SS: Self-destructive weapon? Can you elaborate?
HB: Like, I’ll go out wearing heels. I do it all the time. They don’t look good with what I’m wearing. I’m wearing a mannish t-shirt and jeans. Why would I wear heels on purpose? It’s like, I want people to stare, I want people to be turned off. Because I want to throw that in their face. What does this say about me? What does this say about you? Does this actually matter? How powerful is this image? It’s actually quite powerful. That’s why I’ve had so much fun with Instagram. Because it puts that image [in front of] so many more people who are curious about what your image says about you.
SS: So how do you change the conversation? Challenge the status quo?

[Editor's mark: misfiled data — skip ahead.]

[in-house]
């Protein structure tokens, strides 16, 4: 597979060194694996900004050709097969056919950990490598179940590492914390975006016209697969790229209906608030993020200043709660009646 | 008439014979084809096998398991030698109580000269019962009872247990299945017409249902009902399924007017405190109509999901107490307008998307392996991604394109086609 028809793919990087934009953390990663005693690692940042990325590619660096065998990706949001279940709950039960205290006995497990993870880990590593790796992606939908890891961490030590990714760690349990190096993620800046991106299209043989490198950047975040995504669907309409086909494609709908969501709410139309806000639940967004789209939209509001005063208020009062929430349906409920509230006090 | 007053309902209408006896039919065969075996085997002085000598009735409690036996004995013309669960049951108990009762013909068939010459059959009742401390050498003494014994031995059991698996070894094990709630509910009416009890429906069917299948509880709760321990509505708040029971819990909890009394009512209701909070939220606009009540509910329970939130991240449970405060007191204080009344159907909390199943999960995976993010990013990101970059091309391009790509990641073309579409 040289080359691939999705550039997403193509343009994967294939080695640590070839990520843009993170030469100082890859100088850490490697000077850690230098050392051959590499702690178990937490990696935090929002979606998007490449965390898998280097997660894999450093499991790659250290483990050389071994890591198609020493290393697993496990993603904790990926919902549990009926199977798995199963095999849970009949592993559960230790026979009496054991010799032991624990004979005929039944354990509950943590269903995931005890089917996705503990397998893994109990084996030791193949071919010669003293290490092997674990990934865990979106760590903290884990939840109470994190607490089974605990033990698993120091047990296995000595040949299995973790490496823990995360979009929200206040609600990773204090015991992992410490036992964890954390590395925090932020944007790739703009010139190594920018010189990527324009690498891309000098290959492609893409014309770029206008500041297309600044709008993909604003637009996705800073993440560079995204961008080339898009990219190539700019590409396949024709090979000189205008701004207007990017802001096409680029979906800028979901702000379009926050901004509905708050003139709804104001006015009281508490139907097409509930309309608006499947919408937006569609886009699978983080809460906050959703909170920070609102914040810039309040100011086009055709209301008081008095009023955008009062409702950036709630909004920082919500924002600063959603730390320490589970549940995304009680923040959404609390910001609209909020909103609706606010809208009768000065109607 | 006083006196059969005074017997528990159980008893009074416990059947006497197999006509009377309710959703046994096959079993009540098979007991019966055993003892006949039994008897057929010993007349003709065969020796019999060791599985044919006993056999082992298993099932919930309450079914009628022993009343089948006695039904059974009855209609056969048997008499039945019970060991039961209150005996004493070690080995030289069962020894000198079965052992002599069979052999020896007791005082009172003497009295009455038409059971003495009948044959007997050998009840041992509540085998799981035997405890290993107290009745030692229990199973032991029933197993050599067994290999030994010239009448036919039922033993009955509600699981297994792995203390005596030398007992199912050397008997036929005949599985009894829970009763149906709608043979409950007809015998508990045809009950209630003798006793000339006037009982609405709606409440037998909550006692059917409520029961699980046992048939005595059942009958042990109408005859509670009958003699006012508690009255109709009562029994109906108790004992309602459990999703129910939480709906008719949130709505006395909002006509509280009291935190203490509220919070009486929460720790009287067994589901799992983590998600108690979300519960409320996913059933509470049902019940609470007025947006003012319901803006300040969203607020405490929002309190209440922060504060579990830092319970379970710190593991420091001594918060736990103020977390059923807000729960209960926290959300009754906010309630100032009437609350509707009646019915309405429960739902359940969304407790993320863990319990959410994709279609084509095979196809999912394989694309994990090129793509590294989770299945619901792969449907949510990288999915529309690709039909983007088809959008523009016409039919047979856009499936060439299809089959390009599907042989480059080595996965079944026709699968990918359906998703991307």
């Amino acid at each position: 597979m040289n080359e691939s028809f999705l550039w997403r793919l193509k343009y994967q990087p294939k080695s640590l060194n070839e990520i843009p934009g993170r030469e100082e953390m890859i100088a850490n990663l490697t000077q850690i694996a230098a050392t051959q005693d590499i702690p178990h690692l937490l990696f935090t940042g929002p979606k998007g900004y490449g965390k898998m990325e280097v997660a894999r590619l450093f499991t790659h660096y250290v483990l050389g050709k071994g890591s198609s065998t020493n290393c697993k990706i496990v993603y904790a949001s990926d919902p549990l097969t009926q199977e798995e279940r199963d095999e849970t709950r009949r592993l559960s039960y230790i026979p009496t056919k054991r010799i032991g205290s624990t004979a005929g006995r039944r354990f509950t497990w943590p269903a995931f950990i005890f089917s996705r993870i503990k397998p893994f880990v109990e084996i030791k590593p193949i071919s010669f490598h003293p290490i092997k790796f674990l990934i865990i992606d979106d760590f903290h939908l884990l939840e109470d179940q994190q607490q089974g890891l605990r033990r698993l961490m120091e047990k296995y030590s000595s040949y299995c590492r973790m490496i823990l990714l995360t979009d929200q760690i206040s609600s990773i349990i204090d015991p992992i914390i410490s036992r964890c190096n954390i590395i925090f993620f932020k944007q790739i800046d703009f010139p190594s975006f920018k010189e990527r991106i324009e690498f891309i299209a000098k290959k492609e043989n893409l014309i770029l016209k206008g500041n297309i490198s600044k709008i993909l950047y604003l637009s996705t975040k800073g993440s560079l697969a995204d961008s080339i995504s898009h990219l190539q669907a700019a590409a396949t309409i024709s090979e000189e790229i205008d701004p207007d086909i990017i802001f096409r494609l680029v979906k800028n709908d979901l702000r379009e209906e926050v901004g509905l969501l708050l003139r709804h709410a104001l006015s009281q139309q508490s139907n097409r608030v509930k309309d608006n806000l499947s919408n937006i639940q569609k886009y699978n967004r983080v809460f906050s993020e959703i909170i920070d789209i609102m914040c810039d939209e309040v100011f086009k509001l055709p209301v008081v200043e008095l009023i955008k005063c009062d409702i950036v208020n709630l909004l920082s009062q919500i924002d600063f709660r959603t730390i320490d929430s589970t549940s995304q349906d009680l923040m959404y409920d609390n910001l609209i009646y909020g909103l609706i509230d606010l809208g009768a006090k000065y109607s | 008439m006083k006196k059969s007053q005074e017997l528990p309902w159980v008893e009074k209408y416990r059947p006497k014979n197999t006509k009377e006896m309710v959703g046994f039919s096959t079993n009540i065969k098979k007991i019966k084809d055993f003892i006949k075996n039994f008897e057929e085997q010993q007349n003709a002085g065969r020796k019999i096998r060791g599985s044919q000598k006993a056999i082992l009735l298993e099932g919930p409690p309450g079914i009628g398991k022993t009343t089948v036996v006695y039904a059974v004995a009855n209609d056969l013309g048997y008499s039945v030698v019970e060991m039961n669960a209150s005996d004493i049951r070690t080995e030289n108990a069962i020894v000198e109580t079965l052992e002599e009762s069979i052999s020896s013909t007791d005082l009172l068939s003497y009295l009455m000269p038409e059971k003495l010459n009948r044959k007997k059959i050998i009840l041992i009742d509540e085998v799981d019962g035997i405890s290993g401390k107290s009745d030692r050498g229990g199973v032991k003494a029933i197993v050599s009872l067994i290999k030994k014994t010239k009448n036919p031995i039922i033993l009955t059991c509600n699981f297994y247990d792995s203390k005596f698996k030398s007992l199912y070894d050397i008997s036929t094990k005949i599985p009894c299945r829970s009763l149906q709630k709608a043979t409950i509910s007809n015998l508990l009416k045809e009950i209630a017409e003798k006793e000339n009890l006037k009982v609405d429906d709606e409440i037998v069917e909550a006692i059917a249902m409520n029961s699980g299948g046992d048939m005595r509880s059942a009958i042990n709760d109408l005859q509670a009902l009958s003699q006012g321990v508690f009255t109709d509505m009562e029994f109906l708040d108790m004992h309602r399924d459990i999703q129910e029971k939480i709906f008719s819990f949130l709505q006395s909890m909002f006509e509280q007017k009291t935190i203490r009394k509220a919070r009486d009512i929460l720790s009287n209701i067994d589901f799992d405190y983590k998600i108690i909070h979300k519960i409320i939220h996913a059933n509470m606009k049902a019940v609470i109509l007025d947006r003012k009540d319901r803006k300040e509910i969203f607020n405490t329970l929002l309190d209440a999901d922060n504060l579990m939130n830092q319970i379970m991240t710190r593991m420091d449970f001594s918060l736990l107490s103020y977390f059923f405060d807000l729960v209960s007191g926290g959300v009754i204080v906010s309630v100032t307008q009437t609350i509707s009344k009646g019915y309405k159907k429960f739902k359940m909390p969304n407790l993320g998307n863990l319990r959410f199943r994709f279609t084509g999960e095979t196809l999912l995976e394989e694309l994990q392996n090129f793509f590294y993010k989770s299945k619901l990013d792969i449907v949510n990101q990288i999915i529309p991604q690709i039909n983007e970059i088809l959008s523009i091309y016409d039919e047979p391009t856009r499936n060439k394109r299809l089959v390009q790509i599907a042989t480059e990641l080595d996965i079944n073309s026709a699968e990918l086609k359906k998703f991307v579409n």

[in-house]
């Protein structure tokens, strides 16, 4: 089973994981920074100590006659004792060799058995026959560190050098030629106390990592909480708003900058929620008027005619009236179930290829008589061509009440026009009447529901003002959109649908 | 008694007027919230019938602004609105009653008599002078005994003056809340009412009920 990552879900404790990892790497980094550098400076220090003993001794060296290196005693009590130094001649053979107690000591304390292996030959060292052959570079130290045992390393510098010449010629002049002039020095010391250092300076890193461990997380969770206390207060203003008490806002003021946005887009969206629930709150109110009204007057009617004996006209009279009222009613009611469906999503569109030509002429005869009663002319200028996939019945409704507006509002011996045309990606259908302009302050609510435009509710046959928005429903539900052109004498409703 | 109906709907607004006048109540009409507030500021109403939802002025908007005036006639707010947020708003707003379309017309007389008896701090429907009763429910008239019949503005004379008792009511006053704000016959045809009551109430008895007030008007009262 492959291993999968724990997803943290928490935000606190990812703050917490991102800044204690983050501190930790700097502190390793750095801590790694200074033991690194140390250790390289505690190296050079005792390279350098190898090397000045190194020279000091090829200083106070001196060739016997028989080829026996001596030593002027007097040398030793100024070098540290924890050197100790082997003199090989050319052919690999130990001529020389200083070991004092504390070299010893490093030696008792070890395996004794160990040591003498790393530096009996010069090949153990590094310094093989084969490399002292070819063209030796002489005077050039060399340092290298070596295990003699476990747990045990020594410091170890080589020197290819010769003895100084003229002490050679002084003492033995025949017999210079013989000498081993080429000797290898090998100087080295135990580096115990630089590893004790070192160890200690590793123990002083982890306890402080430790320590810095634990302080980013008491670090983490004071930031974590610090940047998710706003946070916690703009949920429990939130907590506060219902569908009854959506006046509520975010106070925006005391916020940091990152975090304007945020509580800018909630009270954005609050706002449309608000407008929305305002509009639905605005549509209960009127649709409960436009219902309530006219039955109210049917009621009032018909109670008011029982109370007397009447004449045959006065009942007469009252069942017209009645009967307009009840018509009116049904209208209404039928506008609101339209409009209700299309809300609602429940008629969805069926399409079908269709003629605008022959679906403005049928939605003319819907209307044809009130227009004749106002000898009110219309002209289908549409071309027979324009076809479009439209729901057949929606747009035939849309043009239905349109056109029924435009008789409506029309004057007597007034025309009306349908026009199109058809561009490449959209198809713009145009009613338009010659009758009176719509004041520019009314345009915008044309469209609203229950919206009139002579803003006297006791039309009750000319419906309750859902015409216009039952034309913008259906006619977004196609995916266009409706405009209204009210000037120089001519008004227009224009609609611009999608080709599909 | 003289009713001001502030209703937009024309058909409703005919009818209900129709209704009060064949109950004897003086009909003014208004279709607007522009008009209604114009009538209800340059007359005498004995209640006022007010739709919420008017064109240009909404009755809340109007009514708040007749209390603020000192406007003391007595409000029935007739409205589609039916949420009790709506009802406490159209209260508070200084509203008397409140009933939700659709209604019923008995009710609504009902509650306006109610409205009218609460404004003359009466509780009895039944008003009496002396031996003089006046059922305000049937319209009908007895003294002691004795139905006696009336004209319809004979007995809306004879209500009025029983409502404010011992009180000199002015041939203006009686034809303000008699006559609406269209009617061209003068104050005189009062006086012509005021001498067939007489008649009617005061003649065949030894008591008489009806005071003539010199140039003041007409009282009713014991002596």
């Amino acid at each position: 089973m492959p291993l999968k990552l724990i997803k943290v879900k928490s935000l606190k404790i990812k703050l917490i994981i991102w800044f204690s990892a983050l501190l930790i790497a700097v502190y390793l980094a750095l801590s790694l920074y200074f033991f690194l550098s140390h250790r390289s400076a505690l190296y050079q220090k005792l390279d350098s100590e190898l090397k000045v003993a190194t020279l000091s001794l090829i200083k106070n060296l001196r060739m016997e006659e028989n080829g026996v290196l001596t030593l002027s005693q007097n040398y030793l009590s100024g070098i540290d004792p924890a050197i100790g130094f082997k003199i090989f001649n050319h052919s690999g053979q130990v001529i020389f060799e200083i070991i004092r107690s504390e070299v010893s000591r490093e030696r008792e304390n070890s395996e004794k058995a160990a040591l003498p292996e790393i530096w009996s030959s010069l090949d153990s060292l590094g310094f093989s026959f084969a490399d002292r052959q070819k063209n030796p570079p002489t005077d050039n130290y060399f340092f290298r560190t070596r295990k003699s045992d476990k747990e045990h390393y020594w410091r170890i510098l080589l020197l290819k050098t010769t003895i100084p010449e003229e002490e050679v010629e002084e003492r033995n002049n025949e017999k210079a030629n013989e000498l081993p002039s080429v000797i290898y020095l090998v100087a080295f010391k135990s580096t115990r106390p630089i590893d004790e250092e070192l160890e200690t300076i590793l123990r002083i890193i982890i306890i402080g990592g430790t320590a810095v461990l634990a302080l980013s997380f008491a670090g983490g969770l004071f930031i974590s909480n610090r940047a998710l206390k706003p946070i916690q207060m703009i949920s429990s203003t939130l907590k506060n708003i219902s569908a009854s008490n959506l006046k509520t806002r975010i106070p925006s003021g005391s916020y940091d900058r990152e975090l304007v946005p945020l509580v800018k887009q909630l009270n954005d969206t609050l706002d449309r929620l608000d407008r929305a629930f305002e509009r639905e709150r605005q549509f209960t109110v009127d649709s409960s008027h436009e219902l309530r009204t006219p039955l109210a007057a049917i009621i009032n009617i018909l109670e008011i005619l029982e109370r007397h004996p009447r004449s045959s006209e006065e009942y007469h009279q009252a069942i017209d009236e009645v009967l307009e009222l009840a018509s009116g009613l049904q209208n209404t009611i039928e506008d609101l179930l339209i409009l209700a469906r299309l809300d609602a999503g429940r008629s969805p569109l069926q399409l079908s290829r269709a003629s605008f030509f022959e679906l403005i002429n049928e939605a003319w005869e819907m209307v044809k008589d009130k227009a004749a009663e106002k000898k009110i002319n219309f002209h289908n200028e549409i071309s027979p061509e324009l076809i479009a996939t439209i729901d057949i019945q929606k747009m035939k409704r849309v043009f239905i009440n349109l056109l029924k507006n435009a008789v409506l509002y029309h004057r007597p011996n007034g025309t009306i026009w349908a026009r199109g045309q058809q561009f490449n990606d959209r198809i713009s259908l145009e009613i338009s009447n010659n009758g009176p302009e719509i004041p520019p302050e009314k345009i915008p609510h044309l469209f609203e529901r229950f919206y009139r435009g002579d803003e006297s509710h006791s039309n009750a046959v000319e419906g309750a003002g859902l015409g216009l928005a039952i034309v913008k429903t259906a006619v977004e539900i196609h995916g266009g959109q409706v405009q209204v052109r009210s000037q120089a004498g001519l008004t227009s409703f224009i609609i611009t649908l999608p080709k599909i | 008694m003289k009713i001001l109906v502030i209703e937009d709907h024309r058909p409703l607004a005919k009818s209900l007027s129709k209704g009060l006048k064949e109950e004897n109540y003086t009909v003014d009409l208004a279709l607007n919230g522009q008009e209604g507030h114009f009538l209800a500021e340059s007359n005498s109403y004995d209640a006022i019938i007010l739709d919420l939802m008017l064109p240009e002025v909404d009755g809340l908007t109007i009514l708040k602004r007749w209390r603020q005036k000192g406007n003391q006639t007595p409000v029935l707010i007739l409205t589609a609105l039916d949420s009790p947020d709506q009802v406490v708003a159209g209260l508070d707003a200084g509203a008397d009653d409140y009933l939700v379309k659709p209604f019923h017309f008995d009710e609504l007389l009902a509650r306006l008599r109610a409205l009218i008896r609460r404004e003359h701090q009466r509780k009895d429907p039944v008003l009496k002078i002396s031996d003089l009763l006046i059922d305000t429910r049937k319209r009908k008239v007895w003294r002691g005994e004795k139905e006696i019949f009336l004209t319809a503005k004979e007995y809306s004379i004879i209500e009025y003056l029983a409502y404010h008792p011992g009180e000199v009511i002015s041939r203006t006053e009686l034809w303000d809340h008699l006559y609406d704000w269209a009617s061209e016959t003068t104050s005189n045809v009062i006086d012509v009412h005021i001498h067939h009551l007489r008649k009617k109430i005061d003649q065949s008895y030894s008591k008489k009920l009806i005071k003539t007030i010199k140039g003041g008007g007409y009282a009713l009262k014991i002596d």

HB: You’re not going to like my answer. The reason why I think I’m not okay, the reason I’m so paranoid of being in a box is because I’m not comfortable with myself, my Asian-ness, my little Asian body, my Asian face, my feminine features, my feminine personality. I let the fact that I’m not what I see every day get to me, [make me think that] I am less than. This makes me insecure, so I’m going to cover it all up by being guns up. I think what I need to do is . . . get over it. The norm is there. And if I am dating a guy, he will like that I’m Asian, because that’s a part of me. He’s not going to dislike the fact that I’m Asian. It’s not to say that it’s wrong to be defensive, it’s not to say that it’s wrong to feel fetishized. I feel that way because that’s how it is. I’m not ashamed to say I’m insecure because that’s the way I’ve been made to feel. I think it’s important for us to accept that and let it go. That’s not the way that it should be, and we all know that, and that makes us better people for that. That’s how I feel.—